The game also features typical RPG trappings such as Hit Points and stats that go up with each new level you reach (Strength, Vitality, Agility and Intelligence). Each class is unique. Warriors have the highest Strength and Vitality, Wizards have the highest intelligence, Rogues have the highest agility and the fastest attack rate and Monks are all around characters. I personally play as a thief since I was lucky enough to gather the materials for their most powerful weapon before any other class and found the attack rate to be better than pure power. Currently our team is Dave, who plays a level 10 warrior, Shane, who plays a level 17 monk, and myself who plays a level 21 thief. It’s a nice well rounded team. None of us really cared for the wizard, but then we’ve only tried it in solo mode and that is definitely not recommended unless you want to die easily. However, I have recently made a staff of fire, so we might see how that works out in comparison.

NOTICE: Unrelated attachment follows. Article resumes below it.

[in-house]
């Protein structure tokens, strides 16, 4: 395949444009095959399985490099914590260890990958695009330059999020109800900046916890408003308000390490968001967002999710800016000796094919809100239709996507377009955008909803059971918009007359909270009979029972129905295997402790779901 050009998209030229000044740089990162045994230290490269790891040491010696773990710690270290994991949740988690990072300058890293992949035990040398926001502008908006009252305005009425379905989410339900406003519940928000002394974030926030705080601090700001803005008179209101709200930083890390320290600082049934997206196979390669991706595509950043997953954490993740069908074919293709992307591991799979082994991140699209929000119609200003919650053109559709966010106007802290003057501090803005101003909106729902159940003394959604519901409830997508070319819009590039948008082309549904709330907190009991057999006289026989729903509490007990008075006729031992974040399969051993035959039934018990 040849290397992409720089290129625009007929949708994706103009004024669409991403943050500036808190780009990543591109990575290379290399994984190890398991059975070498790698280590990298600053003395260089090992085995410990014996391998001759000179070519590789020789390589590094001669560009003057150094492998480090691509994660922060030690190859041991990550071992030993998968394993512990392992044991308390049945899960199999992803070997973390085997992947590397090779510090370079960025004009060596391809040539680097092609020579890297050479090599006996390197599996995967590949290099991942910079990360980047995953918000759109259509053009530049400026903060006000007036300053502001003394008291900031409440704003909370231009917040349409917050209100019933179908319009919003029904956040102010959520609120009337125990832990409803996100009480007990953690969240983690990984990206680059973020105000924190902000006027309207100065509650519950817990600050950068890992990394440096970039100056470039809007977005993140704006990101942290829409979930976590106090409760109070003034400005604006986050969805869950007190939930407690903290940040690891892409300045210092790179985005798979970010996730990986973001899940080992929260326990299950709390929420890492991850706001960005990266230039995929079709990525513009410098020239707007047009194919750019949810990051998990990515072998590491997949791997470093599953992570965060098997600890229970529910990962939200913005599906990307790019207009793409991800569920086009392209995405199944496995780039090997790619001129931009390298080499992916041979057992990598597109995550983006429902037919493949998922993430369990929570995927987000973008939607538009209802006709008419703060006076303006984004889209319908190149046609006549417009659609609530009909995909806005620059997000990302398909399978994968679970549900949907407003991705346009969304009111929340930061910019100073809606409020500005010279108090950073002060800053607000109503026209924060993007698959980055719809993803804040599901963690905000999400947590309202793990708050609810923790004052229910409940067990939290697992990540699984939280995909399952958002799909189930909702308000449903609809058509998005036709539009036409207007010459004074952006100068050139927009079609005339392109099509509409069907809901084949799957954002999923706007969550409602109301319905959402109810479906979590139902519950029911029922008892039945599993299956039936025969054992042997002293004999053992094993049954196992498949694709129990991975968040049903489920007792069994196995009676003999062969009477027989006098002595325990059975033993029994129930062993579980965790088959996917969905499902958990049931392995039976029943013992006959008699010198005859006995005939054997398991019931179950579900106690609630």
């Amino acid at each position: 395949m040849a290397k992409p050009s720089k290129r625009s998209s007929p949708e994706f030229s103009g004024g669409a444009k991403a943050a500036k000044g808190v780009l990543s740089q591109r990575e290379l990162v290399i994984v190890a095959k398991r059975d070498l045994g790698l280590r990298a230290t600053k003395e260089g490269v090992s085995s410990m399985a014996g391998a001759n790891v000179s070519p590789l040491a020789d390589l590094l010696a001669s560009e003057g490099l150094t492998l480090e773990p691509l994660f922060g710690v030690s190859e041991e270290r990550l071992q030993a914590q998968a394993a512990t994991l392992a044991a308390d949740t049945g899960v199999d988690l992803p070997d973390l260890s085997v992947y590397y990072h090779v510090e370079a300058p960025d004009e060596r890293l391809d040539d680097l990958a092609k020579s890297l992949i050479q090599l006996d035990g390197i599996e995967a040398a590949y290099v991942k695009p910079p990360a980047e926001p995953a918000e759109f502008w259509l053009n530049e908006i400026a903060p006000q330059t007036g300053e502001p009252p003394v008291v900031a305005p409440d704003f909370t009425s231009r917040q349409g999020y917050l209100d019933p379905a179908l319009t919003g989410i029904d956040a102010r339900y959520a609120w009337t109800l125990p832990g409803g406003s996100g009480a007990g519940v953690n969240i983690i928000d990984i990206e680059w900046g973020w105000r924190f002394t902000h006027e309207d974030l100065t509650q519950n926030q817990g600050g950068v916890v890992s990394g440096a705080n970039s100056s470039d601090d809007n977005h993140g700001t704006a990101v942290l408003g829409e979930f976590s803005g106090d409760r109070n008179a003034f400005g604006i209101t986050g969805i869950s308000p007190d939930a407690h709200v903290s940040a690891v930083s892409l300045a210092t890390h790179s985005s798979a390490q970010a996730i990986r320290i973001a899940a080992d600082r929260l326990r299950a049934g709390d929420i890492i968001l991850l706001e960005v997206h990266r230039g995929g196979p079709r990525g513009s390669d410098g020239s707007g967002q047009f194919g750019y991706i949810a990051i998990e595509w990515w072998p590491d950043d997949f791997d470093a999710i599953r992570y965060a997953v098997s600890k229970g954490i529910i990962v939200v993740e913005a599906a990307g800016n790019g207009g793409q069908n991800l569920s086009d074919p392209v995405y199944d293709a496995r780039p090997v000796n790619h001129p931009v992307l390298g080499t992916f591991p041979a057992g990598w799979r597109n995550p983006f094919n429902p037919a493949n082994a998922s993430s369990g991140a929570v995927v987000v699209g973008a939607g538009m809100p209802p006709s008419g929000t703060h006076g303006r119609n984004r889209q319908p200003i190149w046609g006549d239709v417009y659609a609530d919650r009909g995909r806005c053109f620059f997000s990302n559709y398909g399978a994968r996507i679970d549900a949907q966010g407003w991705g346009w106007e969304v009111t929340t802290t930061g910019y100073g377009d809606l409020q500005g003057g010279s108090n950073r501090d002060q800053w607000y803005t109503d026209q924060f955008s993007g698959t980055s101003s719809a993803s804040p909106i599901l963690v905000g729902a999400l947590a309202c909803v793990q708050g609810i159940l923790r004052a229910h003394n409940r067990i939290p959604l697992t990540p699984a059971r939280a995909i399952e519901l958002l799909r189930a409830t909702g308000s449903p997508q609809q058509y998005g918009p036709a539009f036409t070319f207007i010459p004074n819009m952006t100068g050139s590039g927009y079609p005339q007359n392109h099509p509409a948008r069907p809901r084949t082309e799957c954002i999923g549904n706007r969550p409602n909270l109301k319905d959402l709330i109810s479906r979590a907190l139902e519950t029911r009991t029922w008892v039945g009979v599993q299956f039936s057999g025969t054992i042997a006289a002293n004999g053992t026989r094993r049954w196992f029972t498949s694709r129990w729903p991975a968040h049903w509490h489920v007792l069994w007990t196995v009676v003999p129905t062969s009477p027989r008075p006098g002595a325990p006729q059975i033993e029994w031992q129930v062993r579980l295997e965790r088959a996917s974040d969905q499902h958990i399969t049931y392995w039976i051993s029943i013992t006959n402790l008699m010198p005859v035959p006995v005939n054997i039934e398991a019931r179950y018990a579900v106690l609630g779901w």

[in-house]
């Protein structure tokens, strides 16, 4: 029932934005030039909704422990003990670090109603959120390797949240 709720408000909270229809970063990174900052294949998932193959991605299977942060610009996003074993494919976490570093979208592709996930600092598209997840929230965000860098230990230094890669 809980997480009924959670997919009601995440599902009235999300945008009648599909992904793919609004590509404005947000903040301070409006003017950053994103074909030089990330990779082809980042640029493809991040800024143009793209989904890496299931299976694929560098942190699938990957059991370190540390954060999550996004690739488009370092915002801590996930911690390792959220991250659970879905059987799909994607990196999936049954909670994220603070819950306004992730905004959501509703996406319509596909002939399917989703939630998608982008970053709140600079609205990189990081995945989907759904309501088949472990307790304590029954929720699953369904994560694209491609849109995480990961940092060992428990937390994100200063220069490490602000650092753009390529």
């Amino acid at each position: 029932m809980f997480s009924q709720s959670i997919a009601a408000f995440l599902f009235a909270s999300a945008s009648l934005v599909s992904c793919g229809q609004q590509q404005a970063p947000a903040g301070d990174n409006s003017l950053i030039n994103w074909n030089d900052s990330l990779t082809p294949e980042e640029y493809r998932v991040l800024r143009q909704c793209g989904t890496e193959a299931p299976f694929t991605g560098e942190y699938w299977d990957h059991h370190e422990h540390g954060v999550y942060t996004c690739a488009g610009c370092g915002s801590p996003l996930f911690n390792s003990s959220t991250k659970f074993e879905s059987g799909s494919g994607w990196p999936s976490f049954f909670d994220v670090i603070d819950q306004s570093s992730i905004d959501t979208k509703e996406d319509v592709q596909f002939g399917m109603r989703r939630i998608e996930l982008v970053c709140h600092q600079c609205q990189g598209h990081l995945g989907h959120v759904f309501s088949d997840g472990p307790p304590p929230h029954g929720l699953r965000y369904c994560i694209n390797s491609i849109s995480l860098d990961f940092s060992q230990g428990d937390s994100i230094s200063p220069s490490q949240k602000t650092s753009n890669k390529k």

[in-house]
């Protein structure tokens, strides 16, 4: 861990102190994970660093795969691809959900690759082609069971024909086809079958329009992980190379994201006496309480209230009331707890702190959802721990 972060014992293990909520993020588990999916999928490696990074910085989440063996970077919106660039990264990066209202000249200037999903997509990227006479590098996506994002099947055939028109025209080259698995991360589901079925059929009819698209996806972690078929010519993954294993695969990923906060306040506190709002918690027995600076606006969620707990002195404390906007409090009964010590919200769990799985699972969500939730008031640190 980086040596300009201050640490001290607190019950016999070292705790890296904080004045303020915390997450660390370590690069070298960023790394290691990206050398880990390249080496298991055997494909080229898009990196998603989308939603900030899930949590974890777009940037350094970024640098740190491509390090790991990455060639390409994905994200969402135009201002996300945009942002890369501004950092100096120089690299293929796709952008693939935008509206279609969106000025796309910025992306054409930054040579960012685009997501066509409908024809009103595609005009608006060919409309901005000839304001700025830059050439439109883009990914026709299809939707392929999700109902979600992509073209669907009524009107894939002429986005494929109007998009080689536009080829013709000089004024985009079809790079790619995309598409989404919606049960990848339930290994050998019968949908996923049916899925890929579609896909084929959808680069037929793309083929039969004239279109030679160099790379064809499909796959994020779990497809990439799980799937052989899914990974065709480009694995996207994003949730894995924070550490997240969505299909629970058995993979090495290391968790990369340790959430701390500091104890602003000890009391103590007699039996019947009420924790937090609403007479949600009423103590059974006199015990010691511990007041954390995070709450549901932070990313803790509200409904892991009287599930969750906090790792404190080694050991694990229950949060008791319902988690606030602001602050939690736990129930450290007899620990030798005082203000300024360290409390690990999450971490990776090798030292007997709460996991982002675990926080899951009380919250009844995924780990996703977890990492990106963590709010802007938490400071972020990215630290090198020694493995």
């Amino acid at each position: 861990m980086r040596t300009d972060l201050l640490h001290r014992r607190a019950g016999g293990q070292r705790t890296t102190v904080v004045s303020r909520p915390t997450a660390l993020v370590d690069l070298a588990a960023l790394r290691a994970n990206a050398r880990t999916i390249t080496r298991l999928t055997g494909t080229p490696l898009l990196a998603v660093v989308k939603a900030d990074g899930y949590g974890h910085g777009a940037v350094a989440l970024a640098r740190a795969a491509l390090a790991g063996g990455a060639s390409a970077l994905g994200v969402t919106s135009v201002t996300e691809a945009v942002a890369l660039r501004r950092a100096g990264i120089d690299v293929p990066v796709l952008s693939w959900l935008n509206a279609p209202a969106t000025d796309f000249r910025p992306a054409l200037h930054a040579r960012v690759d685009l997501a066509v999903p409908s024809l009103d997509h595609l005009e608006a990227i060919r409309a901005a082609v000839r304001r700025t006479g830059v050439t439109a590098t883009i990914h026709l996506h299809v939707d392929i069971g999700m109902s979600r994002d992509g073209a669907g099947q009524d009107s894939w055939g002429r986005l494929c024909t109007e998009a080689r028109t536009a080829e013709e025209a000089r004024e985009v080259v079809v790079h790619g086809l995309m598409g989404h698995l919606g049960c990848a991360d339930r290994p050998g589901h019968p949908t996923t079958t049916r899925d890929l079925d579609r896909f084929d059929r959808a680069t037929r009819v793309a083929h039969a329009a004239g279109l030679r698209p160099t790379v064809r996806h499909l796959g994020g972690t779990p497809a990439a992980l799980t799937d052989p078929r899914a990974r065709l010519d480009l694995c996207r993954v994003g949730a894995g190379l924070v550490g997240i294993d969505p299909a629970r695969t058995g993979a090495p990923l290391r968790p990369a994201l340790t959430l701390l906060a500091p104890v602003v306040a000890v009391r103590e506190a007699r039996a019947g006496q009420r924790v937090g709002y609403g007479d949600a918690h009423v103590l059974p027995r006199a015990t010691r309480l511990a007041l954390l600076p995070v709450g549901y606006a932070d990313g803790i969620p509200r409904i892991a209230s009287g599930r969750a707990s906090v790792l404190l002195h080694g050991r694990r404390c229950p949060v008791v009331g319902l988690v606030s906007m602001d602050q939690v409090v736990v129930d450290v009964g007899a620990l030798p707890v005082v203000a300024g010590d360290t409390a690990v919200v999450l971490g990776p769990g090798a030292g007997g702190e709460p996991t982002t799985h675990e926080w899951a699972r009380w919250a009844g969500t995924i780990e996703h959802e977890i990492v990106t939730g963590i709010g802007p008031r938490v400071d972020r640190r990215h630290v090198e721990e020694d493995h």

The game features a shop where you can buy armour and shields for your character, but weapons can only be made through alchemy. You can also send materials to your friends, but for some reason you can’t send weapons or armour, which is a shame. When you send an item it actually comes from your stock rather than a random generated item ala Castle Age. I think this is actually a pretty good idea, as it keeps you playing with just your friends rather than complete strangers in an attempt to have the most gaming “friends,” which is what Castle Age eventually boils down to in order to do anything. With Treasure Abyss, the emphasis in on small parties of real friends and there is no PvP element. You can also play the game solo if you want – it will just take you longer.